Azerkhalcha to create carpet collection "Victory"
By Laman Ismayilova
Azerkhalcha has completed the selection of the carpet weavers for the collection "Victory".
Only 14 people from among those who applied for participation in the competition got a chance to become participants in the training, which will last one month.
Young participants will undergo two-stage training, including theory and practice. All training will be conducted by local and international specialists.
The best training participants will have a chance to create a carpet collection " Victory" dedicated to Azerbaijan's victory in the 2020 Nagorno-Karabakh War.
The clashes between Armenia and Azerbaijan resumed after Armenia launched large-scale attacks on Azerbaijani forces and civilians on September 27.
The 44 days of war ended with the Russian brokered peace deal signed on November 10 by the Azerbaijani, Russian and Armenian leaders.
The peace agreement ended the 30-years-old conflict between Baku and Yerevan over Azerbaijan’s Nagorno-Karabakh region that along with the seven adjacent districts came under the occupation of Armenian armed forces in the war in the early 1990s.
Among the specialists, who are engaged in the trainings, there are well-known experts in carpet weaving art, including Eldar Mikayilzade, Shirin Malikova, Chingiz Babayev, Mammadhuseyn Huseynov, professor Karim Mirzeyev, Ali Nasir.
Azerkhalcha OJSC is the largest manufacturer of handmade carpets in Azerbaijan. The company was established in May 2016 under the presidential decree.
Azerkhalcha focuses on production and export of carpets and carpet products, organization of sales both domestically and internationally, application of new technologies in the carpets production, etc.
Its factories are successfully operating across the country as each region has its own carpet weaving traditions.
Azerkhalcha OJSC produces both traditional Azerbaijani carpets and subject products.
Carpet-weaving art is considered an integral part of Azerbaijani culture and craftsmanship. Azerbaijani carpets are stored in many prestigious museums and private galleries around the world.
According to their technical aspects, Azerbaijani carpets are classified as flat-woven (pileless) and knotted (pile). The flat-woven carpets are linked to the earlier period of carpet weaving. There are several kinds of pileless carpets such as Shadda, Verni, Jejim, Zilli, Sumakh, Kilim and Palas.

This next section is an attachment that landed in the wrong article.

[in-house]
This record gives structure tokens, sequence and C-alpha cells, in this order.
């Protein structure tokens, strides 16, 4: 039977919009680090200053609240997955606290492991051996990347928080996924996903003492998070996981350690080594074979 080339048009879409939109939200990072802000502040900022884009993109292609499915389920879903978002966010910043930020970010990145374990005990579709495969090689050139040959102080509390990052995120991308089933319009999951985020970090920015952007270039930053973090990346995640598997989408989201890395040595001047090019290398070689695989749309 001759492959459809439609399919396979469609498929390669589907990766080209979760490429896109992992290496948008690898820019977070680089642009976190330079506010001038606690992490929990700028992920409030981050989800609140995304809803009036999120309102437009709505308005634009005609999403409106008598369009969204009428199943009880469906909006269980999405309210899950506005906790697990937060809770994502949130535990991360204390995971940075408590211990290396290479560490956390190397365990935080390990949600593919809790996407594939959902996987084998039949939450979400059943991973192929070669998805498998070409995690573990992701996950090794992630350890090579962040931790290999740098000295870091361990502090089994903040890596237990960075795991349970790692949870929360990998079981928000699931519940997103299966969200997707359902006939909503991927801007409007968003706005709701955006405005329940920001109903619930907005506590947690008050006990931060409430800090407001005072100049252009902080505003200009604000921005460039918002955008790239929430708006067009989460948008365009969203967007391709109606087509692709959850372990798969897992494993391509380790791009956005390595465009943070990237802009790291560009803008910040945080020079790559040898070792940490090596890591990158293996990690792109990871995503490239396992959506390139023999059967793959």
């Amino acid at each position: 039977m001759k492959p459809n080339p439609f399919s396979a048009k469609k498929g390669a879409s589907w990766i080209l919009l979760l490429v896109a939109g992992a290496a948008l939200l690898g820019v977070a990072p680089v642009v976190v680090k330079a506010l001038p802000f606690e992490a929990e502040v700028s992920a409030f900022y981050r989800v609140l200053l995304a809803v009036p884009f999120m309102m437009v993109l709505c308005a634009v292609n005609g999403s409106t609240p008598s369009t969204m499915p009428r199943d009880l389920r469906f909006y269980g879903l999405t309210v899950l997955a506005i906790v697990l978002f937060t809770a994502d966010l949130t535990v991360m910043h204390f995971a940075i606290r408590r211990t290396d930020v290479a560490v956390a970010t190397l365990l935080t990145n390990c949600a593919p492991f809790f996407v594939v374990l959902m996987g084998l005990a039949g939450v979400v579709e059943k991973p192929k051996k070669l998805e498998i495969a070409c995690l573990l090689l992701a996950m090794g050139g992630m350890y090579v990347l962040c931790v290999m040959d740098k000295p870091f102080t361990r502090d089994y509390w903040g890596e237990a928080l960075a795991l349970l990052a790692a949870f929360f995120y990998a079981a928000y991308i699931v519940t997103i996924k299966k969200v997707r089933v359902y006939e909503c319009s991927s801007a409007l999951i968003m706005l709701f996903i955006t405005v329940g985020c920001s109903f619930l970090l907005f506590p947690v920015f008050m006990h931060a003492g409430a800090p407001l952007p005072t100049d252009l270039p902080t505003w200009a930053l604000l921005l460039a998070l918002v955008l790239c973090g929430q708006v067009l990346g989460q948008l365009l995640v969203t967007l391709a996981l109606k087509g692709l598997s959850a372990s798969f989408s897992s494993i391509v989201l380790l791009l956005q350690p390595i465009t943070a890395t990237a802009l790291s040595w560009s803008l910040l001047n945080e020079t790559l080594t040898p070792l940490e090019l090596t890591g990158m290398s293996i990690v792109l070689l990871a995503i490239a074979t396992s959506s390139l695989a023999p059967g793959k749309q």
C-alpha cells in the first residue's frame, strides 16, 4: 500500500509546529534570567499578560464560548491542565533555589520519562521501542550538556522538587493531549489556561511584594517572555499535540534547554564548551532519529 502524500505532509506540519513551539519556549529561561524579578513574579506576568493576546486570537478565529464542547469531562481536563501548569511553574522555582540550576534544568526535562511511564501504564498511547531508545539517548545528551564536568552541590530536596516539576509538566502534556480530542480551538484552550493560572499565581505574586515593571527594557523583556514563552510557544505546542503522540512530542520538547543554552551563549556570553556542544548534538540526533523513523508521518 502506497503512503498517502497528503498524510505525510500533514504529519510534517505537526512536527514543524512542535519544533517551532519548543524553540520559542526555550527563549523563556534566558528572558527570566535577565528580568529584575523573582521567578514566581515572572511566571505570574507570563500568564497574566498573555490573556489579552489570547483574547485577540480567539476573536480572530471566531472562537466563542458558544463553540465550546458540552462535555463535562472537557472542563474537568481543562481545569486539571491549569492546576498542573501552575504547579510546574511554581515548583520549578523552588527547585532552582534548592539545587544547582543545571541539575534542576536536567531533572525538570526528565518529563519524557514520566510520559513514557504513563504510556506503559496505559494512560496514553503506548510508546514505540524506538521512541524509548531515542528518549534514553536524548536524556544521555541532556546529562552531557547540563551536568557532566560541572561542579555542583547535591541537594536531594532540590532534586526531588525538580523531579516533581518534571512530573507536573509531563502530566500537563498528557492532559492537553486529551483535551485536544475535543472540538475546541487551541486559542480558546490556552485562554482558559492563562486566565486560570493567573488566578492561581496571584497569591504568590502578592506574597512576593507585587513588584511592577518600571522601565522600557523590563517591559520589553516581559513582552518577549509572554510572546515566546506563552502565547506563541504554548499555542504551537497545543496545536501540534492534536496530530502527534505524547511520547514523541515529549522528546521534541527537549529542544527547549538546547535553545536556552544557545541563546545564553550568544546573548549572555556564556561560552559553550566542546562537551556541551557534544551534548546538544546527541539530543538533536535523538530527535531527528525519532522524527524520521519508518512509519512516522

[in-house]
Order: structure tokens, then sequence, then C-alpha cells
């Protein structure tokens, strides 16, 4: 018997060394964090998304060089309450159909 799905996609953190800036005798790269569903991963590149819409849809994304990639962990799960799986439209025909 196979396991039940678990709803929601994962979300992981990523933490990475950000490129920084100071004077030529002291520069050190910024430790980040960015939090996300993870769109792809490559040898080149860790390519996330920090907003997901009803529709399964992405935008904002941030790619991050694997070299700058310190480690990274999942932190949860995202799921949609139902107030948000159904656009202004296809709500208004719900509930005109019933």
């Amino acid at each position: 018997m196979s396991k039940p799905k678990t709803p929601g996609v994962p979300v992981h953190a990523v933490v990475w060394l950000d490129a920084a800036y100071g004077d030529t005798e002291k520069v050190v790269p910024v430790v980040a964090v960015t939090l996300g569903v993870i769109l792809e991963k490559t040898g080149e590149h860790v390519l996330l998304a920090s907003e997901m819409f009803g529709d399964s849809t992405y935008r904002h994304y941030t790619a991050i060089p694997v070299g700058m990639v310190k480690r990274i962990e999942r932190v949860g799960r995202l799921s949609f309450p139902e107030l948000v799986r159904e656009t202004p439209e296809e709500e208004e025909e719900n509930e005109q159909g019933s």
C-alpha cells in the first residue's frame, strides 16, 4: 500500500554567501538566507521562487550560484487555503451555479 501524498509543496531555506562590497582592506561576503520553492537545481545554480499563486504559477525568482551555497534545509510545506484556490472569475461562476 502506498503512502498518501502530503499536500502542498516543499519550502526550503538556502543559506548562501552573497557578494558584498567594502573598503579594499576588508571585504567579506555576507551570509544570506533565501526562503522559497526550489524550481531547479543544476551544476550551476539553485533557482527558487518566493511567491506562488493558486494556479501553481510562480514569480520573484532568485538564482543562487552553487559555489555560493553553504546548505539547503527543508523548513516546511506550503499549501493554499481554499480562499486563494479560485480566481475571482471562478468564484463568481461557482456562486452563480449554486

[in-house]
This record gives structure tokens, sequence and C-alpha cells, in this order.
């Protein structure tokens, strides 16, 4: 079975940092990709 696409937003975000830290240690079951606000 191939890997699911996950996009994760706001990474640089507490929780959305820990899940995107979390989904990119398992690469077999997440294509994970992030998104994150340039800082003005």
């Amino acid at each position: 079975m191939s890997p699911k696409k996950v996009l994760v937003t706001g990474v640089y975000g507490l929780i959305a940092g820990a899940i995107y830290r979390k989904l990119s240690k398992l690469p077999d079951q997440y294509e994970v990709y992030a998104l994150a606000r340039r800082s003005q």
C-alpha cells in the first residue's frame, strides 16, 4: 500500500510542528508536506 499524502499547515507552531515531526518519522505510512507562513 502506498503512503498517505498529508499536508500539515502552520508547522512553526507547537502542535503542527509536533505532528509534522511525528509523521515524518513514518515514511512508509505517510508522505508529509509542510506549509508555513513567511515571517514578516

Shadda is a flat weave carpet, made primarily in Nakhchivan, Agdam, Gubadly, Agjabadi. The artistic composition of shadda made by complicated whipping, as well as its constituents have a complex form.
One of the most widely spread types of the flat-weave carpet is "verni". The key pattern of "verni" is the S-element. Its shape varies, it may resemble both figure 5 and letter S. This element means "dragon" among the nomads and “water” among the village people. According to ancient beliefs, a dragon featuring carpet would protect the family from foul weather. Agjabadi, Barda, Aghdam, Nakhchivan are the centers of this type of pileless carpets.
Jejims are woven on simple horizontal looms by narrow stripes 30–35 cm wide and 15–10 cm long. The resulting product is a cloth to be used as a wall carpet, a bedding coverlet, or curtains.
The major jejim production centers are Barda, Nakhchivan, Zangilan, Shusha, Shamakha.
Zilli carpet is characterized by stylized forms of animals and vegetal elements. In terms of their composition and pattern the Azerbaijani zillis are very diverse. They feature images of large elements in the shape of big lozenges, paired horns, and various stylized elements.
The Sumakh carpets have become widely spread and recognized over the last few centuries. Since the 18th century, they have been made in the country's Guba and Gusar regions.
The Sumakh carpets feature the diverse stylized vegetal motifs, various geometrical elements such as large hexahedral, square, rhomboid medallions.
Kilim is the most widespread type of flat-woven carpets. They are made by passing the weft through the warp using the technique of compound interweaving. Kilim is characterized by a slot-like gap (opening) around the geometrical patterns.
The technique of kilim weaving predetermines the pattern shapes in the form of a lozenge, triangle, and trapezium. Images of animals, birds and humans are geometrized in kilims. Kilims of different regions are distinguished by their composition, pattern, and colors. In terms of their technical peculiarities, kilims can be classified into five major groups based on the area of production: Kazakh, Karabakh, Absheron, Shirvan and Tabriz kilims.
Palas is one of the widely spread flat-weave carpets. The palas weaving process consists in passing the weft through the warp by a simple technique.
The weavers decorate the palas by traditional patterns in the form of horizontal stripes commonly used throughout Azerbaijan. As a rule, the palas is not framed by a border.
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